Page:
How can education systems rise up to the climate challenge?

The climate crisis adds another layer to the existing learning crisis and calls for building education systems that can prepare for crises, ensure continued access to education during unpredictable times, and prevent and mitigate their negative impacts as much as possible.

October 31, 2022 by Sarah Beardmore, GPE Secretariat, Raphaelle Martinez, GPE Secretariat, and Anna-Maria Tammi, GPE Secretariat
5 minutes read
School garden in a primary school in Lao PDR  Credit: GPE/Stephan Bachenheimer
Students in their school garden in a primary school in Lao PDR.
Credit: GPE/Stephan Bachenheimer

Extreme weather events such as cyclones, floods and heatwaves are increasing in frequency and ferocity, threatening children’s lives and leading to the destruction of infrastructure, forced migration, disruption of livelihoods and negative health impacts.

Human-induced climate change has already made our planet 1.07°C hotter compared to pre-industrial times and global temperatures may increase by 2.8°C by the end of the century if nothing is done to drastically reduce emissions.

Right now, Pakistan is grappling with severe destruction from floods, and countries in the Horn of Africa are enduring the worst drought in 40 years.

According to UNICEF’s Children’s Climate Risk Index, approximately one billion children – nearly half of the world’s children – live in ‘extremely high risk’ countries for the impacts of climate change.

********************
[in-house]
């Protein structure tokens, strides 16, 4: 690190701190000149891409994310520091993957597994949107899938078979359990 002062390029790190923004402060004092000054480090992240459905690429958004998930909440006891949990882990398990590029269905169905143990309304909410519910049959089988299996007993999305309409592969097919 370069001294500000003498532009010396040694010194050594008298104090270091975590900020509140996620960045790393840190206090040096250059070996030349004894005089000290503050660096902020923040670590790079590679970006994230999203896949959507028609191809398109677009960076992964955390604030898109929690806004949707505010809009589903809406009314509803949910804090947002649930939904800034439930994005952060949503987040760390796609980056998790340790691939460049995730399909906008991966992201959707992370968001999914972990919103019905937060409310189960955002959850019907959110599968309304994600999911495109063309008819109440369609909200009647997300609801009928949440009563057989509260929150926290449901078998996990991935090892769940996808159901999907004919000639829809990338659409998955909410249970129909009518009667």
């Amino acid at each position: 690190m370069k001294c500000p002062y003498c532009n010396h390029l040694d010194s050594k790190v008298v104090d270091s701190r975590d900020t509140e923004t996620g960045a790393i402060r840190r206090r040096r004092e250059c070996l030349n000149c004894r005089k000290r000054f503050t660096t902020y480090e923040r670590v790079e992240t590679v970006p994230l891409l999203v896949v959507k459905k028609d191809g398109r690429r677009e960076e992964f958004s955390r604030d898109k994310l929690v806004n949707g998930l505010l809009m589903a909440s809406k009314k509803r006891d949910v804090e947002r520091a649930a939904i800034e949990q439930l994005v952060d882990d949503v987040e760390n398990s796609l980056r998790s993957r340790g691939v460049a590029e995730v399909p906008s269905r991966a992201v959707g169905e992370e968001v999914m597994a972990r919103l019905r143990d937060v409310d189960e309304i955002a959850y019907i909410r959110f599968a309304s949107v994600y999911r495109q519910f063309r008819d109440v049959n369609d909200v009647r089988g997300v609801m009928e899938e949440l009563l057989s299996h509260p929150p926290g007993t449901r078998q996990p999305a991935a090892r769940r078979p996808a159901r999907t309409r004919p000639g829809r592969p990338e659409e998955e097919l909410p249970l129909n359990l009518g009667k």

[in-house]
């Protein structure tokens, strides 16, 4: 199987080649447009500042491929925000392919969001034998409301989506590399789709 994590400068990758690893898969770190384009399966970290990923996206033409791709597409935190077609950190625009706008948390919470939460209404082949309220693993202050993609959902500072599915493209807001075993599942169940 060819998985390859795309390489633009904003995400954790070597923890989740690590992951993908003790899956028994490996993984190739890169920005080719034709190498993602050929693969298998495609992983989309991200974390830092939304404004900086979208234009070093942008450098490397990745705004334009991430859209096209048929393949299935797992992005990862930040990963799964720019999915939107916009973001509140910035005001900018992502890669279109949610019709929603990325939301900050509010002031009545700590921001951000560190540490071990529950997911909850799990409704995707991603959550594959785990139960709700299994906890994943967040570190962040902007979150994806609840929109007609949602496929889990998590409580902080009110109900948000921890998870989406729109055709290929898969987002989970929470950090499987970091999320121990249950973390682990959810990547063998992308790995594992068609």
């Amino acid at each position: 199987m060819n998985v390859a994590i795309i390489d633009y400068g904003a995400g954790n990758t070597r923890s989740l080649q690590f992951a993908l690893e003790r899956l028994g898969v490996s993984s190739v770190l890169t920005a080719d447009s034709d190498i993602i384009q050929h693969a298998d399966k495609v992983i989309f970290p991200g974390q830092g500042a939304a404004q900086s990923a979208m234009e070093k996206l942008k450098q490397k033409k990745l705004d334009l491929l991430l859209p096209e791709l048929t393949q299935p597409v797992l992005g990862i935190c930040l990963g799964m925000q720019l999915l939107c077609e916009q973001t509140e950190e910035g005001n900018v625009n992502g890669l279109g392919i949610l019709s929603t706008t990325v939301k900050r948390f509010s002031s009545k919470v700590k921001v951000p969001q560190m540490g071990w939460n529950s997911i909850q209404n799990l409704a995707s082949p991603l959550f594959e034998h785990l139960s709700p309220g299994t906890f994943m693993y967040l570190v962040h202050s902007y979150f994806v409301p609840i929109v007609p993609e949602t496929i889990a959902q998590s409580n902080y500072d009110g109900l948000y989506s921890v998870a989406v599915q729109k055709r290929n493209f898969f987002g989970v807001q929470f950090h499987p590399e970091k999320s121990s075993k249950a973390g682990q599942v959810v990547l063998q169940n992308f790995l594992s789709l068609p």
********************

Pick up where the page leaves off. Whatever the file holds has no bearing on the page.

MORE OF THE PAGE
The climate crisis adds to the learning crisis

We know that when disaster strikes, the most vulnerable are the hardest hit. Children living in conflict and from low-income families, especially girls and those with disabilities, are the first to lose access to schooling. The effects of disasters compound, making families and communities more vulnerable to future crises and multiplying the risks that children will never get an education.

The climate crisis adds another layer to the existing learning crisis. This calls for working together to build education systems that are resilient – that can prepare for crises, ensure continued access to education even through unpredictable times, prevent and mitigate negative impacts where possible, and recover in ways that take on board lessons from experience.

At the same time, universal quality education is essential to leverage every individual’s potential to contribute to the transition to a low-carbon global economy and sustainable ecosystem practices.

Education systems can contribute to the low carbon transition themselves, for example in the ways that school buildings are designed and located as well as how materials are sourced. Including local and indigenous knowledge and concerns in curriculum can support more sustainable and biocentric approaches to living, learning and relating with others and our environment, moving us towards a greener future.

At the heart of this agenda is the need to ensure that education plays its role as an equalizer, a lifeline for the most vulnerable children, and a force for climate action.

This agenda is essential to GPE in our efforts to leave no one behind and to accelerate access, learning outcomes and gender equality. We are supporting partner countries to transform their education systems to be more equitable, inclusive and resilient.

Transforming systems is not tinkering at the margins – we need all parts of the system and actors working together – addressing multiple bottlenecks to move forward and working country by country to unblock them. The scale of the challenge is enormous.